The commuter is at the mercy of the conductor, although he is ready to pay for the ride and is entitled to travel
The Metropolitan Transport Corporation finds the problem “sticky”. The three million plus tickets issued to bus passengers per day, which are nothing more than tiny bits of flimsy paper, are a problem not just for passengers, but for conductors too. That is what the MTC told the Ministry of Urban Development in New Delhi when it applied for JNNURM funds to buy modern buses. “The conductor has to ensure that he issues the correct number of tickets due to sticky nature of tickets,” the Corporation said. The solution it proposed was to move to Electronic Ticket Machines.
Purchasing a ticket on-board an MTC bus can be a stressful experience. Many conductors are unhappy with their job and make that very evident. The result is hostile behaviour towards commuters, especially when dispensing a ticket. The commuter is at the mercy of the conductor, although he is ready to pay for the ride and is entitled to travel.
If it is possible to eliminate a ticket purchase every time one travels, both passenger and crew can be spared of the transaction. The solution lies in newer technologies.
India has impressive penetration of digital mobile phone technology and is moving towards phone-based money transfers and e-commerce. Railway tickets can already be purchased using a mobile phone. Leap-frogging to newer ticketing options for city travel is thus feasible, but governments and industry must be ready to adopt standardised, interoperable payment platforms.
Imagine being able to just tap a smart card on a sensor at the door of a bus and taking a seat. The same card can be used on a Metro such as the one being built in the city, on a retrofitted bus and suburban rail network, and on other future options. Such systems are being tried out in Europe to make them valid across countries, not just cities. In the UK, it is being improved for the Olympics.
Interestingly, smart cards can even become a part of more advanced mobile phones featuring NFC, or Near Field Communication technology. Plain-old tickets on the bus would, no doubt, continue to be available. But what is important is to reduce the number of people who need to buy one.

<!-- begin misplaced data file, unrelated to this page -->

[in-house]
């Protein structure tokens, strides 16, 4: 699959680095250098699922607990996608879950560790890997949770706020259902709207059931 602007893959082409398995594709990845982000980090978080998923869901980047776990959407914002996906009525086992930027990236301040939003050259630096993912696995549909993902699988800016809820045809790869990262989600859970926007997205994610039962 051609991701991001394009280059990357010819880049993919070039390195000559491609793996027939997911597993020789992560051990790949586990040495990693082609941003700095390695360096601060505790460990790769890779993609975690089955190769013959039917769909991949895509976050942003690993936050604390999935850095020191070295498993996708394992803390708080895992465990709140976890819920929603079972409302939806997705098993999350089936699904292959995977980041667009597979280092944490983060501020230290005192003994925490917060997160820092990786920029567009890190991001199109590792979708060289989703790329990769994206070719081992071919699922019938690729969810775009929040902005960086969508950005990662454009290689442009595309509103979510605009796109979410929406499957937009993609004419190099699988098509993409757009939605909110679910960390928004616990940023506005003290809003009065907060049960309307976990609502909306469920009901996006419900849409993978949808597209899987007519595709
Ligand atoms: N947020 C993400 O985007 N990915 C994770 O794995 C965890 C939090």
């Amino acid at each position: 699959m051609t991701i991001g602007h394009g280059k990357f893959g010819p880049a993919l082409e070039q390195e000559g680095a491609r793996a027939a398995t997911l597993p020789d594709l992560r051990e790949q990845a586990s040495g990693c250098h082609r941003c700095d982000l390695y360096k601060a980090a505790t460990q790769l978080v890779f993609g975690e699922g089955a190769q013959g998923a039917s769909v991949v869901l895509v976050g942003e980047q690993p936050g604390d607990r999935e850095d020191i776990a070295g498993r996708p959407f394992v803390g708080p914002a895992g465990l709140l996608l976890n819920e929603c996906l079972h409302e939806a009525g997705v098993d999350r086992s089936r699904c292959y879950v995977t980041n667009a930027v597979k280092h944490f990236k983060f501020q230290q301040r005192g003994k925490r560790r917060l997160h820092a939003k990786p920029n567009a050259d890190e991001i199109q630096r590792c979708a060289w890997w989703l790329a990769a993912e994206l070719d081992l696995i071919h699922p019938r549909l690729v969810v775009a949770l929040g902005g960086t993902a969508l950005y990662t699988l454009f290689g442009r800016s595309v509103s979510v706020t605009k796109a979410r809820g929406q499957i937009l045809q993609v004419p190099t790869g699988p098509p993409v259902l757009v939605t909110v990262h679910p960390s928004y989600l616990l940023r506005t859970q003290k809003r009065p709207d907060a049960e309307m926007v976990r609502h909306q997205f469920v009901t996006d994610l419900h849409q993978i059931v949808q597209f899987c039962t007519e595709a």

What makes the state-of-the-art even more interesting is the arrival of back-office computing. Travel cards, bank cards, smart card office IDs and suitable phones calculate your travel cost not at the point of a programmed sensor fitted at the entrance to a bus or rail station, but on a computer elsewhere. The sensor merely recognises the card as a valid ID and relays information for later billing or debit. Such “cloud” technology eliminates the need to reprogramme thousands of sensors at high cost every time the fares or system rules change.
All this must be dizzyingly complicated for MTC, which does not effectively market even its plain old paper passes - daily, weekly and monthly travel tickets. Silence is its motto. It stubbornly refuses to advertise the passes on buses (Bangalore's BMTC does), has highly restrictive timings, locations and days for sale (the Railways do better with rolling dates for monthly, quarterly passes) and does not support formal commuter interaction. By contrast, Transport for London, the operator in the British capital has over 4,000 agents to sell its Oyster Card passes. MTC has 29 part-time counters for its travel ticket sale. Obviously, MTC customer service is badly in need of a shake-up.
The bigger story is whether CUMTA, the low-key Chennai transport regulator that is yet to find its feet, has the vision to move to the next level of ticketing reform, preparing the city for smart card tickets in the era of multi-billion dollar Metro, Mono and, on-the-horizon Bus Rapid Transit system investments.
G. Ananthakrishnan is the Internet Editor of The Hindu